10x Investments founder Steven Nathan joins Alec Hogg to share his rational perspective as the BizNews Power Hour’s regular Tuesday co-host. Nathan delves into the regulatory crackdown happening in the East, with Tencent having fallen as much as 40% over the past six months. This has directly affected South African investors, with Naspers and Prosus holding substantial weightings on all the major indices. He also sheds light on government and state owned enterprises (SOE) inability to get anything right with Mango being the latest SOE to fall prey to business rescue. – Justin Rowe-Roberts
Steven Nathan whether to buy the into weakness in the Naspers stable:
Well, as you say, it’s never a good idea to catch the falling knife until it’s kind of on the ground, there’s enormous uncertainty with China. And it’s kind of gone from the maybe interesting, the marginally understandable to the quite concerning. And it’s really difficult to understand what the Chinese authorities endgame is. And it’s concerning from a capitalist perspective and from an investor friendly country, because if we go back 20 years ago, China wasn’t investor friendly. It was very difficult to operate business. And it’s also quite interesting because for many years, China’s had this phenomenal GDP, something like growing at 10% for 20 years. But the actual stock market did poorly. So you would kind of think in that kind of a growth environment that you would do really well investing and you didn’t. And then we’ve had at least a 10 year period where you’ve had excellent growth. Although it’s no longer the 10% double digit growth, it’s still very healthy at 6% or 7% per annum growth. And investors have done incredibly well, mainly on the back of technology and a stronger consumer, a rising kind of middle class and and a moving away from savings to consumption. So it’s really been a golden period for China. Once again, we come to the the market commentators, but some really strong people have been saying that this kind of century is going to belong to China and America is going to lose its dominance. That seemed credible and logical. But what we’ve seen in the recent past is really questioning that. And it almost seems – someone sort of described it to me as China trying to turn its business into state owned enterprises so that they run for public good rather than for profit? And if that is part of the endgame, then sadly, that isn’t going to be a good place to be an investor.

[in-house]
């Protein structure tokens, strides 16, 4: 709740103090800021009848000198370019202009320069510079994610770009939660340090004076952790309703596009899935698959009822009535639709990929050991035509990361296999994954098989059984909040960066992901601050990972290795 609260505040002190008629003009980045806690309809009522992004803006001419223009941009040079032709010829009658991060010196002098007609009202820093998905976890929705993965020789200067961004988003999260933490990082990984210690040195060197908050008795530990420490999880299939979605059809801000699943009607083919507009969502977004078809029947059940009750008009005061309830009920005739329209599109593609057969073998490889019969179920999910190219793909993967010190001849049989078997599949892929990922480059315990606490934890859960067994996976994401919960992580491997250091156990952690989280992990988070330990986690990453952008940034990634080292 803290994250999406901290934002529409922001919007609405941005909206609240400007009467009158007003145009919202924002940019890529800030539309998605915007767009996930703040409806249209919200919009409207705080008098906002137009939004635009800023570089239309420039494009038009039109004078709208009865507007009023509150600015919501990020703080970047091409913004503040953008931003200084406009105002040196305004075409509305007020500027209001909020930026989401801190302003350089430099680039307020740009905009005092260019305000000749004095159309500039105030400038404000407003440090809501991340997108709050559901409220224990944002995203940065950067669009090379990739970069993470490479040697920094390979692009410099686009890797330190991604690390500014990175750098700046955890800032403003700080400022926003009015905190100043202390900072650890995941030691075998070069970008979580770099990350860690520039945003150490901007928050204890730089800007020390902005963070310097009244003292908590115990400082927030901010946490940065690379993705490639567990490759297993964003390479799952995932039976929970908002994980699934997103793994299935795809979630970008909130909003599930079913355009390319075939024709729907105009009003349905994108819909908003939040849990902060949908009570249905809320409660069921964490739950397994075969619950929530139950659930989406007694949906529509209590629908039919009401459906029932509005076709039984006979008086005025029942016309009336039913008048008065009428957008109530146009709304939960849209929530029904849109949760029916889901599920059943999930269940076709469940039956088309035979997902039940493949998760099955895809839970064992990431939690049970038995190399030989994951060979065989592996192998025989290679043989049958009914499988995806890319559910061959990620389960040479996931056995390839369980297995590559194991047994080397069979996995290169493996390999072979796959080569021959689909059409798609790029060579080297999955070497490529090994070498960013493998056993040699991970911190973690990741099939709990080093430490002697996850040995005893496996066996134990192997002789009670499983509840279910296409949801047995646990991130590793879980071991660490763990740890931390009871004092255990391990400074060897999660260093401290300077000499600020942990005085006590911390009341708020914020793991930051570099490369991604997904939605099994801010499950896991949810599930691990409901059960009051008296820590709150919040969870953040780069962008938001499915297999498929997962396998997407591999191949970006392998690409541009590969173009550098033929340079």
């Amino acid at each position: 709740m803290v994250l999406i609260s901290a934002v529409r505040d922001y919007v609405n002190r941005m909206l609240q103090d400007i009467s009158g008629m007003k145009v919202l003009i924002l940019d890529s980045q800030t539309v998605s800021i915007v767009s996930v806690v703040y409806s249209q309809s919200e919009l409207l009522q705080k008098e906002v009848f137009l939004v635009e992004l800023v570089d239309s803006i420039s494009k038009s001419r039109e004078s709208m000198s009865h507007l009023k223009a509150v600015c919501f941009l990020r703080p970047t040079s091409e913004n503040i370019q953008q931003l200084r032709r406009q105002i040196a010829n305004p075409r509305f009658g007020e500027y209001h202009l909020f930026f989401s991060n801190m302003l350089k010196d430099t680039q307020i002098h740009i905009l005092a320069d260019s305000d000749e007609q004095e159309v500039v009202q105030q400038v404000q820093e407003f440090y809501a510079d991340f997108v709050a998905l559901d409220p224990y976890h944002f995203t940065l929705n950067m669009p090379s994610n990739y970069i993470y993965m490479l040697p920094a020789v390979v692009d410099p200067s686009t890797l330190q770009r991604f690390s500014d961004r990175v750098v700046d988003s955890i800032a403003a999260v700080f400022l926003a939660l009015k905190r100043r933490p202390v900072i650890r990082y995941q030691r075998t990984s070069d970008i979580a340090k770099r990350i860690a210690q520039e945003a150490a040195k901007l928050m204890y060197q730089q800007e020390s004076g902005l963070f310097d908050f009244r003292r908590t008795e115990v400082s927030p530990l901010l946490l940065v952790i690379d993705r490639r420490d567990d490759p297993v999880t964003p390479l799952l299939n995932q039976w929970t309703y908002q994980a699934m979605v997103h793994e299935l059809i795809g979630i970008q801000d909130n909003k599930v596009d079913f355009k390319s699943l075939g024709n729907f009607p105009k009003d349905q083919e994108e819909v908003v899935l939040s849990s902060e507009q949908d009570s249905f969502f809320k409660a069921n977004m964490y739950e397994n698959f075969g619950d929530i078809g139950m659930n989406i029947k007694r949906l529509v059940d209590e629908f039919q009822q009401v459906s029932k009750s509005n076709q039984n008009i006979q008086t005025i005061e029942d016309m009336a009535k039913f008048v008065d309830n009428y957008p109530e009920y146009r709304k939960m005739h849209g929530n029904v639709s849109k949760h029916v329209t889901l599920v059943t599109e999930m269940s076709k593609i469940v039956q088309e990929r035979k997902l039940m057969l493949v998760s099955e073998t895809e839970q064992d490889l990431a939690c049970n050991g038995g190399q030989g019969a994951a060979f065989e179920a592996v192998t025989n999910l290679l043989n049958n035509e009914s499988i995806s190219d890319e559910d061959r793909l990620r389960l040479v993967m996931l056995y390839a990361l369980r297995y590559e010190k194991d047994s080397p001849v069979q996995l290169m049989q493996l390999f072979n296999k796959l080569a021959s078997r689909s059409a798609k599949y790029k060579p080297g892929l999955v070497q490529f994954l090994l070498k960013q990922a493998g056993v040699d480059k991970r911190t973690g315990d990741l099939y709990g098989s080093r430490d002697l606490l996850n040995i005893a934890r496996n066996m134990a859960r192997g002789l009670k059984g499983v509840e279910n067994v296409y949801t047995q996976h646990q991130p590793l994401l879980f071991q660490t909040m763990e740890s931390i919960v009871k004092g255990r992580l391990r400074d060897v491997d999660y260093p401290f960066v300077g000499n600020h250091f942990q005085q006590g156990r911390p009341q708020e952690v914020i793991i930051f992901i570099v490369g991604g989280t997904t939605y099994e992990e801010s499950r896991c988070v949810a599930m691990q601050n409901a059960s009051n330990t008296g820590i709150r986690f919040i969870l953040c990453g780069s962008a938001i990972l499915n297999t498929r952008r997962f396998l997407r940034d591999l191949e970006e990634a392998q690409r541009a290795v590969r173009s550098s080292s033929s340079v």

On the dominance of Naspers on the JSE:
There’s a little bit of irony over here because in a way – and this is a bit tongue in cheek, the Naspers problem with its its large waiting in the SWIX and the All Share Index is becoming less of a problem so this is one way to solve Bob Van Dijk and the team’s problem of being too dominant on the JSE. Because its definitely becoming less dominant and we’ve seen some great performances from resources companies. Its weighting is shifting downwards. What’s quite interesting, look at last month as an example, Tencent is down 25% and Naspers is down only 15%. So in a perverse way, this is another way to narrow the discount. So I guess that’s the unintended consequences of what’s happening. But I mean, you’re right – South Africans have benefited enormously from Naspers and it is a disproportionately large part of the All Share Index. We’ve gotten the good fall for many, many years – at least 20 years. And now there’s a little bit of downside. On the one hand, I think if you look at Naspers share price – it’s probably down where it was pre-Covid – it’s sort of at those levels. So the question is, you’ve wiped out around 14 months of strong price movements. And we know that Naspers or Tencent and other Chinese companies have massively underperformed the US tech companies, but still on an absolute basis – you haven’t done terribly in absolute terms over 14 months. But the question is, is it going down below the R2000 level and possibly lower? And at this stage, it’s hard to tell because the fate lies with the Chinese government rather than with management or the economy in China or consumers in China. It’s really completely out of the businesses control.
On Discovery’s 25% joint venture with China-based Ping An:
It has the potential to impact all profitable businesses and profit seeking businesses in China. So you are right to say that a potential risk for Discovery’s joint venture with Ping An exists. But I think if you look at Discovery as a whole, Ping An hasn’t been particularly profitable, although it does have high growth potential. But I don’t think that many investors would attribute a large value to that business within the Discovery stable.
- “We are all in SA to be part of the solution” – Steven Nathan
- ‘Current crisis shows the extent to which the moral fibre in SA has been eroded’ – Steven Nathan
- ‘Mining is SA’s get out of jail free card’ – Steven Nathan
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